Turk­ish-Rus­sian re­la­tions hit bot­tom

An­gry Er­do­gan warns Moscow not to in­flame volatile sit­u­a­tion

Weekend Argus (Saturday Edition) - - WORLD - DAREN BUT­LER and MARIA TSVETKOVA

IS­TAN­BUL/ MOSCOW: Turk­ish Pres­i­dent Tayyip Er­do­gan warned Moscow not to “play with fire” yes­ter­day, cit­ing re­ports Turk­ish busi­ness­men had been de­tained in Rus­sia, while Moscow re­sponded with tighter visa reg­u­la­tions.

Re­la­tions be­tween the for­mer Cold War an­tag­o­nists are at their low­est in re­cent mem­ory af­ter Tur­key shot down a Rus­sian jet near the Syr­ian border on Tues­day. Rus­sia has threat­ened eco­nomic re­tal­i­a­tion, a re­sponse Er­do­gan has dis­missed as emo­tional and in­deco­rous.

The in­ci­dent has proved a dis­trac­tion for the West, which is look­ing to build sup­port for the US-led fight against Is­lamic State in Syria. The nearly fiveyear-old Syr­ian civil war has been com­pli­cated by Rus­sian air strikes in de­fence of Pres­i­dent Bashar al-As­sad.

Tur­key, which has long sought As­sad’s oust­ing, has ex­ten­sive trade ties with Moscow, which could come un­der strain. Er­do­gan con­demned re­ports that some Turk­ish busi­ness­men had been de­tained for visa ir­reg­u­lar­i­ties while at­tend­ing a trade fair in Rus­sia.

“It is play­ing with fire to go as far as mis­treat­ing our cit­i­zens who have gone to Rus­sia,” Er­do­gan told supporters dur­ing a speech in Bay­burt, in north-east Tur­key. “We really at­tach a lot of im­por­tance to our re­la­tions with Rus­sia... We don’t want th­ese re­la­tions to suf­fer harm in any way.”

He said he may speak with Rus­sian Pres­i­dent Vladimir Putin at a cli­mate sum­mit in Paris next week. Putin has so far re­fused to con­tact Er­do­gan be­cause Ankara does not want to apol­o­gise for the down­ing of the jet, a Putin aide said.

Er­do­gan has said Tur­key de­serves an apol­ogy be­cause its air space was vi­o­lated.

Rus­sian For­eign Min­is­ter Sergei Lavrov said yes­ter­day Moscow would sus­pend its visa-free regime with Tur­key as of Jan­uary 1, which could af­fect Tur­key’s tourism in­dus­try. Tur­key’s sea­side re­sorts are among the most pop­u­lar hol­i­day des­ti­na­tions for Rus­sians, who make up Tur­key’s largest num­ber of tourist ar­rivals af­ter Ger­many.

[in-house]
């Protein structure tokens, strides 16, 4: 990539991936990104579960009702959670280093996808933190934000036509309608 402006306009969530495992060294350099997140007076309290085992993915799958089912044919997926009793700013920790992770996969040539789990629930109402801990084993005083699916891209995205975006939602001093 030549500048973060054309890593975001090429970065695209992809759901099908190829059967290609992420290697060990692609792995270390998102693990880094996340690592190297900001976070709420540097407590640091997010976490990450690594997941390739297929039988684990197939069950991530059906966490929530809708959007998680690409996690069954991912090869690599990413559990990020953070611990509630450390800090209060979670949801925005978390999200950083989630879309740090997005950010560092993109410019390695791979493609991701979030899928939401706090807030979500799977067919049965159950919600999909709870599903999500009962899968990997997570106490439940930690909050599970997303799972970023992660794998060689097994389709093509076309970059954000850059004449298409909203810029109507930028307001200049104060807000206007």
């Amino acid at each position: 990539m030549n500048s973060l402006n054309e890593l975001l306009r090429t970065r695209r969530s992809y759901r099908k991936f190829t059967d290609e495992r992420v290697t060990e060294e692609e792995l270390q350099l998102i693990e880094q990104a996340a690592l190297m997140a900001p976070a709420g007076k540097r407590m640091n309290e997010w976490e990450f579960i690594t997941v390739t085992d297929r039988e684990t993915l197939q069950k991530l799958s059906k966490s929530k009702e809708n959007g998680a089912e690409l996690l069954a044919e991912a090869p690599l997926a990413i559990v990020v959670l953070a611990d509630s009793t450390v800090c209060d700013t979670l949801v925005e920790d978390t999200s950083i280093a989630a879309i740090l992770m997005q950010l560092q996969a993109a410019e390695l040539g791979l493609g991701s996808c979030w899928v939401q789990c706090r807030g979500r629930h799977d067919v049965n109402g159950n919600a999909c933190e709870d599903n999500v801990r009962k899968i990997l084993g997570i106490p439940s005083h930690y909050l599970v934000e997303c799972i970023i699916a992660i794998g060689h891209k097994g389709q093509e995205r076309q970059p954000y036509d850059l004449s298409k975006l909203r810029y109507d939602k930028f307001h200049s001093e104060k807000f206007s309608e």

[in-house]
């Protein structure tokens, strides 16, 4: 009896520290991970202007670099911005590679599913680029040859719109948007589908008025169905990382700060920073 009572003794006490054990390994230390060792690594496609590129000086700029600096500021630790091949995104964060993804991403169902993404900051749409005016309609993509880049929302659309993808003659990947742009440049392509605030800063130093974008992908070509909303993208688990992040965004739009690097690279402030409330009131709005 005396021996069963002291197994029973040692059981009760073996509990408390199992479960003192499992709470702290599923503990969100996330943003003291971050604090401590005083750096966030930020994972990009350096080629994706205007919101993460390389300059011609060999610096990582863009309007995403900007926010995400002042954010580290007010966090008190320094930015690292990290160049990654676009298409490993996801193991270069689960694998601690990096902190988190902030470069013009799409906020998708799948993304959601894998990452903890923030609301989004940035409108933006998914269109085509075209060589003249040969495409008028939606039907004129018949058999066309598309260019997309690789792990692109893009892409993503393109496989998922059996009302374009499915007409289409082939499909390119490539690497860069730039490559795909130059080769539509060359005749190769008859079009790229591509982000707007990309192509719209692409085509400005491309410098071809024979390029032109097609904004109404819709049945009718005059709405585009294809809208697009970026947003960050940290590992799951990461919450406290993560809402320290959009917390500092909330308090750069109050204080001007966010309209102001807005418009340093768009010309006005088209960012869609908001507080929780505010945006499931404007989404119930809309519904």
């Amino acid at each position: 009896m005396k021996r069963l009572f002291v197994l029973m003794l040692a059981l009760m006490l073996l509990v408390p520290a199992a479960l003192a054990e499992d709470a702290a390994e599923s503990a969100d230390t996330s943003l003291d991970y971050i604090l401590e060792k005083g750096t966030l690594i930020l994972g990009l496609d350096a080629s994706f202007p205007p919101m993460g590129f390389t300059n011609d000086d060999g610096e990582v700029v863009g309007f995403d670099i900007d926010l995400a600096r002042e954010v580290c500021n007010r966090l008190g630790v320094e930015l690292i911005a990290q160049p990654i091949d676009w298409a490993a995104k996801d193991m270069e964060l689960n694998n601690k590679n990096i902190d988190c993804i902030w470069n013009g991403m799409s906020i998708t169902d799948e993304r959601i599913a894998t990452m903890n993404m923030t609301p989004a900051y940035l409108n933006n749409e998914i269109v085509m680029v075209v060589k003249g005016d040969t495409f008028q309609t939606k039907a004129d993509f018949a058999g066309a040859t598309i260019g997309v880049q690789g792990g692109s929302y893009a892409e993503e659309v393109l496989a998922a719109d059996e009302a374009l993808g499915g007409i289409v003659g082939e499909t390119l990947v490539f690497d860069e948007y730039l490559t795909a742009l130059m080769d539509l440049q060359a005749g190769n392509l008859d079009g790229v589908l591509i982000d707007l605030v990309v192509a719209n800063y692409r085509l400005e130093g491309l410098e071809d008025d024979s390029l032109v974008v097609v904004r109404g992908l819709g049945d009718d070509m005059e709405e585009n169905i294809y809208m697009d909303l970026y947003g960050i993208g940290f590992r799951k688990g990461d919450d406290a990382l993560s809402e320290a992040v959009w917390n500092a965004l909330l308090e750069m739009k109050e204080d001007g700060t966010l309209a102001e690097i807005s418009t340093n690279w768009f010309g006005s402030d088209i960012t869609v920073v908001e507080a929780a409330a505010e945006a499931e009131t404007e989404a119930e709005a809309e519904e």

Rus­sia’s agri­cul­ture min­istry has al­ready has in­creased checks on food and agri­cul­ture im­ports from Tur­key, in one of the first pub­lic moves to curb trade. Er­do­gan said that Tur­key did not go look­ing to shoot down a Rus­sian jet, but acted af­ter it strayed into Turk­ish air space. It was, he said, an “au­to­matic re­ac­tion” to stand­ing in­struc­tions given to the mil­i­tary.

Moscow in­sists the jet never left Syr­ian air space.

Lower house speaker Sergei Naryshkin called the in­ci­dent an “in­ten­tional mur­der” of its sol­diers, say­ing Rus­sia had the right to mount a mil­i­tary re­sponse.

The in­ci­dent has wors­ened the out­look for the Syr­ian peace process, dash­ing re­cent op­ti­mism fol­low­ing the Group of 20 meet­ing in Tur­key where US Pres­i­dent Barack Obama held an in­for­mal meet­ing with Putin.

“It cer­tainly did not help,” UN en­voy Staffan de Mis­tura said.

How­ever, Putin did ask France to draw up a map of where groups fight­ing Is­lamic State mil­i­tants op­er­ate in Syria in or­der not to bomb them, France’s for­eign min­is­ter said.

Tur­key and Rus­sia have also traded blows over Is­lamic State, with each side ac­cus­ing the other of be­ing soft on ter­ror­ism. Lavrov, Moscow’s for­eign min­is­ter, said yes­ter­day Rus­sia had “more and more ques­tions” about Ankara’s com­mit­ment to erad­i­cat­ing ter­ror­ism.

Er­do­gan has re­jected Rus­sia’s ac­cu­sa­tions that Tur­key is buy­ing oil and gas from Is­lamic State, call­ing it “slan­der” and say­ing Tur­key only made pur­chases from known sources.

He also ac­cused Rus­sian com­pa­nies and Is­lamic State of sell­ing oil to the Syr­ian regime.

Separately, war­planes be­lieved to be Rus­sian car­ried out sev­eral air strikes on a Syr­ian town near the Turk­ish border yes­ter­day, a mon­i­tor­ing group said, one of sev­eral re­ported close to the bound­ary this week. – Reuters


RAGE: Turk­ish pro­test­ers shout slogans against Rus­sia as they hold a pic­ture of Rus­sian Pres­i­dent Vladimir Putin read­ing ‘mur­der on Putin’ dur­ing a protest against Rus­sia af­ter Fri­day prayers in Is­tan­bul, Tur­key, yes­ter­day.

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